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Inference for Income Distributions Using Grouped Data

  • Gholamreza Hajargasht
  • William E. Griffiths
  • Joseph Brice
  • D.S. Prasada Rao
  • Duangkamon Chotikapanich

We develop a general approach to estimation and inference for income distributions using grouped or aggregate data that are typically available in the form of population shares and class mean incomes, with unknown group bounds. We derive generic moment conditions and an optimal weight matrix that can be used for generalized method-of-moments (GMM) estimation of any parametric income distribution. Our derivation of the weight matrix and its inverse allows us to express the seemingly complex GMM objective function in a relatively simple form that facilitates estimation. We show that our proposed approach, which incorporates information on class means as well as population proportions, is more efficient than maximum likelihood estimation of the multinomial distribution, which uses only population proportions. In contrast to the earlier work of Chotikapanich, Griffiths, and Rao, and Chotikapanich, Griffiths, Rao, and Valencia, which did not specify a formal GMM framework, did not provide methodology for obtaining standard errors, and restricted the analysis to the beta-2 distribution, we provide standard errors for estimated parameters and relevant functions of them, such as inequality and poverty measures, and we provide methodology for all distributions. A test statistic for testing the adequacy of a distribution is proposed. Using eight countries/regions for the year 2005, we show how the methodology can be applied to estimate the parameters of the generalized beta distribution of the second kind (GB2), and its special-case distributions, the beta-2, Singh--Maddala, Dagum, generalized gamma, and lognormal distributions. We test the adequacy of each distribution and compare predicted and actual income shares, where the number of groups used for prediction can differ from the number used in estimation. Estimates and standard errors for inequality and poverty measures are provided. Supplementary materials for this article are available online.

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Article provided by Taylor & Francis Journals in its journal Journal of Business & Economic Statistics.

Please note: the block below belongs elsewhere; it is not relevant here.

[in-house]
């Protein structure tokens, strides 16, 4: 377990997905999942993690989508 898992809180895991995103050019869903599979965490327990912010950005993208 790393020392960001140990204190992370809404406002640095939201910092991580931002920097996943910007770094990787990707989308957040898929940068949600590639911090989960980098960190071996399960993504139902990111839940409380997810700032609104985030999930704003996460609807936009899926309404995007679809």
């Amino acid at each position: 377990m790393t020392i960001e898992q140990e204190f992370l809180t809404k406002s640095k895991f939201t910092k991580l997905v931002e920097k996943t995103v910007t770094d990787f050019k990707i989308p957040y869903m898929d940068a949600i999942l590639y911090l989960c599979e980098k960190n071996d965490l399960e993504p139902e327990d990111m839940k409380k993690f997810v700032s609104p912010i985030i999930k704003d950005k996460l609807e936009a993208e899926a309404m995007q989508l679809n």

Volume (Year): 30 (2012)
Issue (Month): 4 (May)
Pages: 563-575

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Handle: RePEc:taf:jnlbes:v:30:y:2012:i:4:p:563-575
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  1. Branko Milanovic, 2002. "True World Income Distribution, 1988 and 1993: First Calculation Based on Household Surveys Alone," Economic Journal, Royal Economic Society, vol. 112(476), pages 51-92, January.
  2. McDonald, James B, 1984. "Some Generalized Functions for the Size Distribution of Income," Econometrica, Econometric Society, vol. 52(3), pages 647-63, May.
  3. repec:cup:cbooks:9780521848053 is not listed on IDEAS
  4. Ximing Wu & Jeffrey M. Perloff, 2005. "China's Income Distribution, 1985-2001," The Review of Economics and Statistics, MIT Press, vol. 87(4), pages 763-775, November.
  5. McDonald, James B & Ransom, Michael R, 1979. "Functional Forms, Estimation Techniques and the Distribution of Income," Econometrica, Econometric Society, vol. 47(6), pages 1513-25, November.
  6. McDonald, James B. & Xu, Yexiao J., 1995. "A generalization of the beta distribution with applications," Journal of Econometrics, Elsevier, vol. 66(1-2), pages 133-152.
  7. Chotikapanich, Duangkamon & Griffiths, William E. & Rao, D. S. Prasada, 2007. "Estimating and Combining National Income Distributions Using Limited Data," Journal of Business & Economic Statistics, American Statistical Association, vol. 25, pages 97-109, January.
  8. Duangkamon Chotikapanich & William E Griffiths & D.S. Prasada Rao & Vicar Valencia, 2009. "Global Income Distribution and Inequality: 1993 and 2000," Department of Economics - Working Papers Series 1062, The University of Melbourne.
  9. Wu, Ximing & Perloff, Jeffrey M., 2007. "GMM estimation of a maximum entropy distribution with interval data," Journal of Econometrics, Elsevier, vol. 138(2), pages 532-546, June.
  10. Butler, Richard J. & McDonald, James B., 1989. "Using incomplete moments to measure inequality," Journal of Econometrics, Elsevier, vol. 42(1), pages 109-119, September.
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